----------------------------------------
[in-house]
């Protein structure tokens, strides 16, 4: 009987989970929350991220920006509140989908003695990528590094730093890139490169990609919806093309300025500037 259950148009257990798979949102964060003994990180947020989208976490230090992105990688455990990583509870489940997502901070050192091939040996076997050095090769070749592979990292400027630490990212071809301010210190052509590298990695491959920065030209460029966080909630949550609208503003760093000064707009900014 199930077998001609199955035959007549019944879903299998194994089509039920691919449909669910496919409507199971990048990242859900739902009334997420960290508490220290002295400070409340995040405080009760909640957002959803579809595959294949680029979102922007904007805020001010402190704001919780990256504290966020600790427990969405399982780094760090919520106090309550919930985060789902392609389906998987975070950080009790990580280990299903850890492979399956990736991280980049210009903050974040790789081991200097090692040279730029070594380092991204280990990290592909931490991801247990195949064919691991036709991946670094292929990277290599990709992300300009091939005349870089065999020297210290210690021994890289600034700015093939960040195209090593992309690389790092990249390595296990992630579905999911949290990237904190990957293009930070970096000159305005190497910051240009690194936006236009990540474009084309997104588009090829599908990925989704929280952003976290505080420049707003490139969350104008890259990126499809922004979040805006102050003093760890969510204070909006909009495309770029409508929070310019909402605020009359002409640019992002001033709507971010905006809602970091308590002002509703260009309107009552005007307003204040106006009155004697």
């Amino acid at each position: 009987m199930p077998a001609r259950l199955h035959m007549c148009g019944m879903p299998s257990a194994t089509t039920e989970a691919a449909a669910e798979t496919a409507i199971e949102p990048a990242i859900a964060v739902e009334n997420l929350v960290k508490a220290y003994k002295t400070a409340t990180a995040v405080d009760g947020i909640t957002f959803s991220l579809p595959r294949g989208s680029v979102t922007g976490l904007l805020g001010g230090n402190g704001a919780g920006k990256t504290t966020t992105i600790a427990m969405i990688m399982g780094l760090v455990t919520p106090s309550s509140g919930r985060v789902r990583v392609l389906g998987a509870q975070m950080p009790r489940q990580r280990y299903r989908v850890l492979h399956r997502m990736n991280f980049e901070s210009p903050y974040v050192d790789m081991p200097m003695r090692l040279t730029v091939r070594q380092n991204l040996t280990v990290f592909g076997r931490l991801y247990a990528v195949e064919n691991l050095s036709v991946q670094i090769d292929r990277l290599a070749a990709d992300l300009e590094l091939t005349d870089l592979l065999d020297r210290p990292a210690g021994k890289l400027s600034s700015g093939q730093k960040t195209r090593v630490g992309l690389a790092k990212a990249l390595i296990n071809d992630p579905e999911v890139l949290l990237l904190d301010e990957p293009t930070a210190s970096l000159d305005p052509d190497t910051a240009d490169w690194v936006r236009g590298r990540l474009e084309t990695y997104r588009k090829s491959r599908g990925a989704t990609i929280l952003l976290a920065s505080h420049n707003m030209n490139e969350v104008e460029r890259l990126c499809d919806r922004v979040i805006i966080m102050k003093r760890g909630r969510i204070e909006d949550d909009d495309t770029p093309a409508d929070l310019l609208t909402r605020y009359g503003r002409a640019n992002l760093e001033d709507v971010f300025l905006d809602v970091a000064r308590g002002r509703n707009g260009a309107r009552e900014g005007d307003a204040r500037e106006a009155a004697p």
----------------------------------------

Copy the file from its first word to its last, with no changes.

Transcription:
[in-house]
């Protein structure tokens, strides 16, 4: 009987989970929350991220920006509140989908003695990528590094730093890139490169990609919806093309300025500037 259950148009257990798979949102964060003994990180947020989208976490230090992105990688455990990583509870489940997502901070050192091939040996076997050095090769070749592979990292400027630490990212071809301010210190052509590298990695491959920065030209460029966080909630949550609208503003760093000064707009900014 199930077998001609199955035959007549019944879903299998194994089509039920691919449909669910496919409507199971990048990242859900739902009334997420960290508490220290002295400070409340995040405080009760909640957002959803579809595959294949680029979102922007904007805020001010402190704001919780990256504290966020600790427990969405399982780094760090919520106090309550919930985060789902392609389906998987975070950080009790990580280990299903850890492979399956990736991280980049210009903050974040790789081991200097090692040279730029070594380092991204280990990290592909931490991801247990195949064919691991036709991946670094292929990277290599990709992300300009091939005349870089065999020297210290210690021994890289600034700015093939960040195209090593992309690389790092990249390595296990992630579905999911949290990237904190990957293009930070970096000159305005190497910051240009690194936006236009990540474009084309997104588009090829599908990925989704929280952003976290505080420049707003490139969350104008890259990126499809922004979040805006102050003093760890969510204070909006909009495309770029409508929070310019909402605020009359002409640019992002001033709507971010905006809602970091308590002002509703260009309107009552005007307003204040106006009155004697």
């Amino acid at each position: 009987m199930p077998a001609r259950l199955h035959m007549c148009g019944m879903p299998s257990a194994t089509t039920e989970a691919a449909a669910e798979t496919a409507i199971e949102p990048a990242i859900a964060v739902e009334n997420l929350v960290k508490a220290y003994k002295t400070a409340t990180a995040v405080d009760g947020i909640t957002f959803s991220l579809p595959r294949g989208s680029v979102t922007g976490l904007l805020g001010g230090n402190g704001a919780g920006k990256t504290t966020t992105i600790a427990m969405i990688m399982g780094l760090v455990t919520p106090s309550s509140g919930r985060v789902r990583v392609l389906g998987a509870q975070m950080p009790r489940q990580r280990y299903r989908v850890l492979h399956r997502m990736n991280f980049e901070s210009p903050y974040v050192d790789m081991p200097m003695r090692l040279t730029v091939r070594q380092n991204l040996t280990v990290f592909g076997r931490l991801y247990a990528v195949e064919n691991l050095s036709v991946q670094i090769d292929r990277l290599a070749a990709d992300l300009e590094l091939t005349d870089l592979l065999d020297r210290p990292a210690g021994k890289l400027s600034s700015g093939q730093k960040t195209r090593v630490g992309l690389a790092k990212a990249l390595i296990n071809d992630p579905e999911v890139l949290l990237l904190d301010e990957p293009t930070a210190s970096l000159d305005p052509d190497t910051a240009d490169w690194v936006r236009g590298r990540l474009e084309t990695y997104r588009k090829s491959r599908g990925a989704t990609i929280l952003l976290a920065s505080h420049n707003m030209n490139e969350v104008e460029r890259l990126c499809d919806r922004v979040i805006i966080m102050k003093r760890g909630r969510i204070e909006d949550d909009d495309t770029p093309a409508d929070l310019l609208t909402r605020y009359g503003r002409a640019n992002l760093e001033d709507v971010f300025l905006d809602v970091a000064r308590g002002r509703n707009g260009a309107r009552e900014g005007d307003a204040r500037e106006a009155a004697p």